"Music is not a universal language...music let's us connect without language." http://www.sciencedaily.com/releases/2015/06/150629162221.htm
Copy the link below to share this page:
I've always wondered why researchers never made a bigger deal about the pentatonic scale. You can find the pentatonic in almost every culture's folk music. Also, that stone-age flute that was recorded last year was pentatonic.
Great share Pamela Jaye, great to see you in the lounge. Check out the post below from Timothy Andrew Edwards - he's our guest today for our free On Stage with RB webinar, hope you all can join! https://www.stage32.com/blog/Guests-Announced-for-On-Stage-With-RB-Webinar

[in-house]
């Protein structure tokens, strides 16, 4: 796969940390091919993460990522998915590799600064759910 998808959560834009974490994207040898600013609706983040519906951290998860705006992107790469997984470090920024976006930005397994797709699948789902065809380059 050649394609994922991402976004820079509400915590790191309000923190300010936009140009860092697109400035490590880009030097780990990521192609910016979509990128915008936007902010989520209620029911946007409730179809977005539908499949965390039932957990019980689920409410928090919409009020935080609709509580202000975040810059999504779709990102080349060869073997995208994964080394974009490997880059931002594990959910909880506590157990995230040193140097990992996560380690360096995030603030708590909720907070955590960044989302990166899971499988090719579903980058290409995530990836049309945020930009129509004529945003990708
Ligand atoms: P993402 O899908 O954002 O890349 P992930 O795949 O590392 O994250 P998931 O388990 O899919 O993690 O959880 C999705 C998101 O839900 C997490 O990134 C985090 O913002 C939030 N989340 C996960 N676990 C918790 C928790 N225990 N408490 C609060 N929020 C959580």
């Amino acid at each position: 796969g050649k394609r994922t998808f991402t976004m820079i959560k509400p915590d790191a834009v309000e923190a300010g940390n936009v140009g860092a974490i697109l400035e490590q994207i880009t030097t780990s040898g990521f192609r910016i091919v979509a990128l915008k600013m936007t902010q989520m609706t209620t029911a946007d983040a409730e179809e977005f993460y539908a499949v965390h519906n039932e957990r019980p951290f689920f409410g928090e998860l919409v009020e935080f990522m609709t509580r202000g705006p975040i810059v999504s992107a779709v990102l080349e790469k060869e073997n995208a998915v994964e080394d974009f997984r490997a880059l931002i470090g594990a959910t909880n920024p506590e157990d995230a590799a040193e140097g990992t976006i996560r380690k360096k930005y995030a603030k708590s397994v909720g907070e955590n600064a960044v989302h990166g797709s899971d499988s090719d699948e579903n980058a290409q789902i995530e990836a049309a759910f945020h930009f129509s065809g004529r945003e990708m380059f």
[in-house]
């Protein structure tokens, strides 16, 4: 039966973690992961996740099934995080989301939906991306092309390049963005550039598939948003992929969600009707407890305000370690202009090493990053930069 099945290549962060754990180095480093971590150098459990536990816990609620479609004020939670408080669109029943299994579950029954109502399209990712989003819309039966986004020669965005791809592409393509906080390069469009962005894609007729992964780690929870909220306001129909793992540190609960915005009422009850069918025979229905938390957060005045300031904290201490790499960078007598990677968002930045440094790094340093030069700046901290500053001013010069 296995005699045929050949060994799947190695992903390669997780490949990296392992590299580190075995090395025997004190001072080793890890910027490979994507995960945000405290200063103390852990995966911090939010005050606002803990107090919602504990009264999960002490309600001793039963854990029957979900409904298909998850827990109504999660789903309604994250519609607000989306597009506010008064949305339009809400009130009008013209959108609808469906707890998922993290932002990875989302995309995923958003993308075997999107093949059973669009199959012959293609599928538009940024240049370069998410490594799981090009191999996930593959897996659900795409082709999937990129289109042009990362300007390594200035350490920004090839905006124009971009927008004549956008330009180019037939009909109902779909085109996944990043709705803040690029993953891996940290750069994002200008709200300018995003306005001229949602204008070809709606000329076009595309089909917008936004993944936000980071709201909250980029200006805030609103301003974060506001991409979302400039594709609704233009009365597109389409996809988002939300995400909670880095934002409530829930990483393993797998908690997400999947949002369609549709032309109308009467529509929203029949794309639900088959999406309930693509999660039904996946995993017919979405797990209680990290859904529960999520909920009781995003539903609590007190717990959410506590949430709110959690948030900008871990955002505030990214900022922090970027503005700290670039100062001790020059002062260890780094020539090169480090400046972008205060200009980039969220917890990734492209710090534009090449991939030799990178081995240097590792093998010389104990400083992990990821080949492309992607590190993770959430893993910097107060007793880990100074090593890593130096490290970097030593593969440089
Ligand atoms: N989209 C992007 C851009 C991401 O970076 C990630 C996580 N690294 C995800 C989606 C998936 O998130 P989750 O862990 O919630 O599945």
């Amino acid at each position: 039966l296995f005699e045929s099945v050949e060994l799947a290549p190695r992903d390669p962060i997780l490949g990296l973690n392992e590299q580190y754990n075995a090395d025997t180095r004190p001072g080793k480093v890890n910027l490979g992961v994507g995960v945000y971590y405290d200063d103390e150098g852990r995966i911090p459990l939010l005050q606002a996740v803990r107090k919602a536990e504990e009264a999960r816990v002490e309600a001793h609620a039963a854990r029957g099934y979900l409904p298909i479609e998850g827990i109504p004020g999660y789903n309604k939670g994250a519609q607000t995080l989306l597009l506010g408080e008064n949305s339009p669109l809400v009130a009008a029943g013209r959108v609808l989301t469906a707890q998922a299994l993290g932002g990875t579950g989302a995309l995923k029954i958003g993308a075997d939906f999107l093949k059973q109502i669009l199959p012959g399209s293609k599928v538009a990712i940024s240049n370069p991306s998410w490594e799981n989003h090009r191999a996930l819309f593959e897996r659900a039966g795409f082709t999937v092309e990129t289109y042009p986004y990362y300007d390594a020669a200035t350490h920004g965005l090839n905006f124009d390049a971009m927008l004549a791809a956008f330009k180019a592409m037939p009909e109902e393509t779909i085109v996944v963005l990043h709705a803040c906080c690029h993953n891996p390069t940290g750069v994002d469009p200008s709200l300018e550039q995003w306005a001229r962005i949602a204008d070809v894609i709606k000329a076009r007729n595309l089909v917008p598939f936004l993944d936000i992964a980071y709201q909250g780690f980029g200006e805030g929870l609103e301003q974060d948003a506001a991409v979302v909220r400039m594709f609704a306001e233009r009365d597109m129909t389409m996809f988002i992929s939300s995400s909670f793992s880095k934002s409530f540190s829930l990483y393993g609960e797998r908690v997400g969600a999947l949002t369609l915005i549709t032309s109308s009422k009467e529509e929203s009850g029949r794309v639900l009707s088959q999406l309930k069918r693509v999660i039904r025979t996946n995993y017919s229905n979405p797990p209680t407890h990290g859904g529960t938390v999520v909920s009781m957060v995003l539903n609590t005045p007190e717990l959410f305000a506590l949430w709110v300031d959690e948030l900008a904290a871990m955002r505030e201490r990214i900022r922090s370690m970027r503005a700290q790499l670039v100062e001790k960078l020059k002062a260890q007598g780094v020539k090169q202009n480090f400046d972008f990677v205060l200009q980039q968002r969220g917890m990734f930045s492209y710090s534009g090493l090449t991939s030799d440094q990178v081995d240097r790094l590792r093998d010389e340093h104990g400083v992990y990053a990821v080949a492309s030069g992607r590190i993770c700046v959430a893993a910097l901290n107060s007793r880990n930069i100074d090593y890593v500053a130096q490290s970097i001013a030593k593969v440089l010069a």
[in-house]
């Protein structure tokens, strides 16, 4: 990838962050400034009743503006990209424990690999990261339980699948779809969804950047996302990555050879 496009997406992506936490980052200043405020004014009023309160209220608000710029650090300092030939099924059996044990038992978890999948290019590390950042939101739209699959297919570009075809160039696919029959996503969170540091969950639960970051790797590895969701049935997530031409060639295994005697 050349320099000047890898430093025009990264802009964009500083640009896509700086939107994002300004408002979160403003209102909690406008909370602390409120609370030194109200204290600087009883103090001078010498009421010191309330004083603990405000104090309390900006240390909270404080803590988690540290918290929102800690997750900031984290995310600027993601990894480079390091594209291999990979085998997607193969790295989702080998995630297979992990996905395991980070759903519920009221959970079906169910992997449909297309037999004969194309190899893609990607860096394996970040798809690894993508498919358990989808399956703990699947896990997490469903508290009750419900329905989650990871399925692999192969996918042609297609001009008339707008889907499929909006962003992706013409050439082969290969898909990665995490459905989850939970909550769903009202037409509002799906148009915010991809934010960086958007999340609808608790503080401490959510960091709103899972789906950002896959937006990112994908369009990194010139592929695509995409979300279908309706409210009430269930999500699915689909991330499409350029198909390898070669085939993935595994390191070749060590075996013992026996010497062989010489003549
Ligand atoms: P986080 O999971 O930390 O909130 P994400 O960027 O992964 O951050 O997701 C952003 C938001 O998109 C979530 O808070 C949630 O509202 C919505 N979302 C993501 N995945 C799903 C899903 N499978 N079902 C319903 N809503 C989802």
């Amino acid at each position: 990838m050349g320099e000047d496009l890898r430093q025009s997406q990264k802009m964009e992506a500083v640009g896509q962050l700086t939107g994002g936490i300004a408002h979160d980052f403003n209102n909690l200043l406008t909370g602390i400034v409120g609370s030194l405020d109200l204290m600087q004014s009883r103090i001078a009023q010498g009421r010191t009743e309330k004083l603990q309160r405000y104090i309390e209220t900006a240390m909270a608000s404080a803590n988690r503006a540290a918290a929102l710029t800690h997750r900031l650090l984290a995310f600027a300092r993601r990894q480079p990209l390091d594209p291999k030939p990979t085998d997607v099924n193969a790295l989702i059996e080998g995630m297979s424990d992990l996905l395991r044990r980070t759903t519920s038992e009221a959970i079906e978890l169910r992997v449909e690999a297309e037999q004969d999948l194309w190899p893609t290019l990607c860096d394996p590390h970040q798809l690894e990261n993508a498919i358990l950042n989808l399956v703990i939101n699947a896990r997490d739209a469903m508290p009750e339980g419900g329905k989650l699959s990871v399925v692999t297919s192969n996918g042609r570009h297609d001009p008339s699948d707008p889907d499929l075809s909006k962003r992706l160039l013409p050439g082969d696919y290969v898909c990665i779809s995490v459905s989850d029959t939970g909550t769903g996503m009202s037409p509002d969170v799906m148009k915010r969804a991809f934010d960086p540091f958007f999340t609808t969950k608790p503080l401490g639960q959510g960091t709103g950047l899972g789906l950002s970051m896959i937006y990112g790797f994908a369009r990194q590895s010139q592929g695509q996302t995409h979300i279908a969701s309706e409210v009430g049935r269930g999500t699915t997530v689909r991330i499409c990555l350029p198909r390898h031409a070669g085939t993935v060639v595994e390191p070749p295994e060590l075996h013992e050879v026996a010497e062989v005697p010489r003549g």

I've always thought this personally. Beats and chants have always driven music, no matter what genre or flavor you are listening to . It is the heartbeat (pun intended) of music itself. It's a connecting dot. I personally cannot listen to music when I go to sleep, because I start analyzing it or dissecting its' individual parts. As such, if you are eclectic and listen to many different types of music, you always discover the patterns, no matter how complex or simplistic the music is. I LOVE THIS POST!
Pamela, Thanks for the post. I found the article fascinating. There is a great book by Oliver Sacks called Musicophilia. It examines music from a neuroscience perspective.